Inside out or Outside in?

A new GM must focus on customers and growing and strengthening their business. One critical means to do this, is by focusing on customer experience and understanding how a customer experiences the business he runs, and in so doing generate insights to use to build a stronger business.

There are two way’s in which you can do this.

You can think Inside-out. Meaning your focus is on internal processes, systems, tools, and products that are designed and implemented based on internal thinking and intuition. The customer’s needs, jobs, and perspectives do not play a major part in this type of thinking; they aren’t taken into consideration. You make decisions because you think it’s what’s best for the business – not for customers. Or you think you know what’s best for customers.

On the other hand, Outside-in thinking means that you look at your business from the customer’s perspective and subsequently redesign processes, tools, and products and then make decisions based on what’s best for the customer and what meets the customer’s needs. You make decisions because you know it’s what’s best for your customers. Why? Because you listen to them, and you understand them and the jobs they are trying to do.

It might be inside-out thinking when there’s a conscious decision to make process, policy, people, systems, or other changes that:

  • Don’t improve the customer experience at the same time
  • Are about maximizing shareholder returns, not about benefits for the customer
  • Improve internal efficiencies but to the detriment of customer interactions
  • Are cost-cutting measures that also negatively impact the customer experience
  • Might be the wrong process, policy, people, or systems to change

By contrast, outside-in thinking flips each of those points on its head and looks like this. There’s a conscious decision to make process, policy, people, systems, or other changes that:

  • Improve the customer experience at the same time
  • Are about maximizing benefits for the customer
  • Improve internal efficiencies known to be pain-points when executing customer interactions
  • Are cost-cutting measures that significantly improve the customer experience
  • Are the right process, policy, people, or systems because you’ve listened to customer feedback and know how customers are affected

From my perspective and experience it’s clear that outside-in thinking is the way to go. Outside-in thinking leads to a number of things, none of which you’ll get by making decisions that are not based on what’s best for your customers…

  • reduced complaints
  • increased satisfaction
  • increased referrals
  • increased repeat purchases
  • improved ease of doing business
  • fewer lost customers

These then translate to reduced costs and increased revenue for the business.

How can we ensure that we’re operating in an outside-in manner? Here are some tips.

  • Understand customers and what they are trying to do
  • Use that understanding to develop products for the customer, products that solve their problems and help them do what they are trying to do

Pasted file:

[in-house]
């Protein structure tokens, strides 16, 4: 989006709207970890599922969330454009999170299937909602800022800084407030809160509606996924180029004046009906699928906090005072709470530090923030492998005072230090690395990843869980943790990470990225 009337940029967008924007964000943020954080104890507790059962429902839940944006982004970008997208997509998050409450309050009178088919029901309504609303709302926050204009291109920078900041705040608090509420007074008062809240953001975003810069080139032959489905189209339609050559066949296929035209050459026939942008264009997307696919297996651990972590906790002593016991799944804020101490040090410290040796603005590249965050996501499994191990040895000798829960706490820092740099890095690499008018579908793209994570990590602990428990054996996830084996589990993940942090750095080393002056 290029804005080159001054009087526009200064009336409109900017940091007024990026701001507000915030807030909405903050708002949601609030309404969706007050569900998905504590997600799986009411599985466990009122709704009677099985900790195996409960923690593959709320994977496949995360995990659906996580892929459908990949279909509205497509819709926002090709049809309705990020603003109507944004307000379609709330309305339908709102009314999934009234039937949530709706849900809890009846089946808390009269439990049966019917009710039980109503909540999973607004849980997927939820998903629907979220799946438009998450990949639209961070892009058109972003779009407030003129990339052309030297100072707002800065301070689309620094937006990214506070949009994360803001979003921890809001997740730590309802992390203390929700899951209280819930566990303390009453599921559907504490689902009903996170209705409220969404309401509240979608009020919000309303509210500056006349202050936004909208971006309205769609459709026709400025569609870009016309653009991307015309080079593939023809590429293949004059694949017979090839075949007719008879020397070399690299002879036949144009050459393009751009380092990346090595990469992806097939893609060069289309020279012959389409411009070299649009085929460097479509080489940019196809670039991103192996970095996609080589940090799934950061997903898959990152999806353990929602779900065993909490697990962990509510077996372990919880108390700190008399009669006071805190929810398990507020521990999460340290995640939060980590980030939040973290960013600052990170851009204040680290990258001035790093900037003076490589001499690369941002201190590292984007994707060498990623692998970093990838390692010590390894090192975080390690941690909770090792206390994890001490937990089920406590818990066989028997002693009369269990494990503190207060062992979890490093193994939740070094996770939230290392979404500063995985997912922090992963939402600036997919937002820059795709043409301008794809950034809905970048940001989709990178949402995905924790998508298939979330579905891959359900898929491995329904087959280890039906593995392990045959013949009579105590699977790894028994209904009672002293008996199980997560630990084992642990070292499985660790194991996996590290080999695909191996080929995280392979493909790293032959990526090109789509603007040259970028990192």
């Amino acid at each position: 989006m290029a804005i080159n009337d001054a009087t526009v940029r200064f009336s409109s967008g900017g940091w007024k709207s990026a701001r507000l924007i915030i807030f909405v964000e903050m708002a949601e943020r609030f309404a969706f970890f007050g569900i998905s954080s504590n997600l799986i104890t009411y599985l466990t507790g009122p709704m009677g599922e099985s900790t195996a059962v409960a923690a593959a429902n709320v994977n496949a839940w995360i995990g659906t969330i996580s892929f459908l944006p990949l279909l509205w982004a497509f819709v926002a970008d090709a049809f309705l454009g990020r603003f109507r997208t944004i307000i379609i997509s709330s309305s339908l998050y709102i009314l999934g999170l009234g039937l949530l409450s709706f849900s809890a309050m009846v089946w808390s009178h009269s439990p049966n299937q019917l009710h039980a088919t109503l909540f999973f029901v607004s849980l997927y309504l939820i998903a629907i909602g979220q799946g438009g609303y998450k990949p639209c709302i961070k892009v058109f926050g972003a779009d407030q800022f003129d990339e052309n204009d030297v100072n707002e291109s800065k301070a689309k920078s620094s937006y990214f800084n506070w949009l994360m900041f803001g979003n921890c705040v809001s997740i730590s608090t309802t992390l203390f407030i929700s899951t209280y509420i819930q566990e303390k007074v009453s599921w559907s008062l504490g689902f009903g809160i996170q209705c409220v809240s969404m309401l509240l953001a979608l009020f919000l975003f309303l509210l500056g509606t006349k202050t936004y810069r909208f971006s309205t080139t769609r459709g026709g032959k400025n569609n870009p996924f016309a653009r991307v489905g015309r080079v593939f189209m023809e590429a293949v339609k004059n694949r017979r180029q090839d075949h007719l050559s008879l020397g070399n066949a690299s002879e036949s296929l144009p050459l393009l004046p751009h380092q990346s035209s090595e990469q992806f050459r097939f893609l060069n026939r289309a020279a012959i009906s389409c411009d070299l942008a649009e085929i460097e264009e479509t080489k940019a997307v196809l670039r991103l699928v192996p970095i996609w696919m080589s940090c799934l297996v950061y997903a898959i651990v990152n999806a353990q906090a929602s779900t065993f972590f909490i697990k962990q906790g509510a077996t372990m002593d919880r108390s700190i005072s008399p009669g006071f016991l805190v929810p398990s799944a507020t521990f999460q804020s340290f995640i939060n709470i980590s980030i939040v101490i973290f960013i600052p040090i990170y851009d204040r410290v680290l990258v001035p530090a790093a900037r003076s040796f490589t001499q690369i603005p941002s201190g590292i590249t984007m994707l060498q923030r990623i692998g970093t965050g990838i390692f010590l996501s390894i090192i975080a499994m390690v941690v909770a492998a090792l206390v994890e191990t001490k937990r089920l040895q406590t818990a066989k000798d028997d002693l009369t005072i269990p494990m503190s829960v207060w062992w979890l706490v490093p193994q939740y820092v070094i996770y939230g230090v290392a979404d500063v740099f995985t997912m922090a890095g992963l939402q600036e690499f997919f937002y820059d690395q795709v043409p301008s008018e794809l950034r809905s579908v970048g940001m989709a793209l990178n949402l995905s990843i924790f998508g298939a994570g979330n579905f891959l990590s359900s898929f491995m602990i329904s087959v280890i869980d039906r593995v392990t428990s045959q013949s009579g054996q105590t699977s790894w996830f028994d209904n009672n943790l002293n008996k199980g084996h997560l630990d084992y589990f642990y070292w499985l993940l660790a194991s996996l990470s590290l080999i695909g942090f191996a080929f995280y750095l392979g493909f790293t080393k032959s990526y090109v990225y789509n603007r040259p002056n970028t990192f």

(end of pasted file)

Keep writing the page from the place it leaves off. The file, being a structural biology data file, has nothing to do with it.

• Listen to customers at all key touch-points or contact points
  • Close the loop with customers on their feedback
  • Act on what you hear from customers
  • Share the feedback within your team and business and ensure it’s used throughout the organization to make decisions and to design the best experience for your customers
  • Do right by the customer; ask “Is this decision what’s best for the customer?”
  • Reduce customer effort rather than making the experience convoluted and confusing
  • create an advocate for the customer or the customer’s voice who attends all meetings and who speaks in an informed way in the voice of the customer
  • Map customer journeys and ensure all employees – frontline and back office – have a clear line of sight to how they impact the customer experience
  • Talk about customers and what they are saying

So this is nice, but how can i do it in my company?

Here’s a simple four step process

VOC process

The first step is to engage.  Speak to some customers, passively ask them about their experience. Get into the habit of asking about how people experience your business or products to build up your understanding of the range of experiences.

Secondly, capture this data in a simple way- on an excel spread sheet noting business areas  and typical comments. Also go though the huge  huge amount of customer information already in your business, from e-mails from customers to surveys to web analytics.  You also have live external data from social media and product review sites before you even think about commissioning surveys.  You need to know what you have, read through it to see how rich it is… how much actionable data it provides you.  Now capture this in a simple way to preserve the data.

Thirdly, take the time to interpret the information. Identify positive or negative comments. Categorize these. Find patterns or symptoms or problems. Create a hypothesis of what’s going on

Lastly, using these interpretations to ACT. Change things with a view to improve them. Maybve create a dashboard of comments or results of changes.  And then start the process over again.,.. ask how have we improved or got worse.

The customer and their voice need to be incorporated into all decisions, design, and development. Weave the customer throughout your organization’s DNA and watch what happens.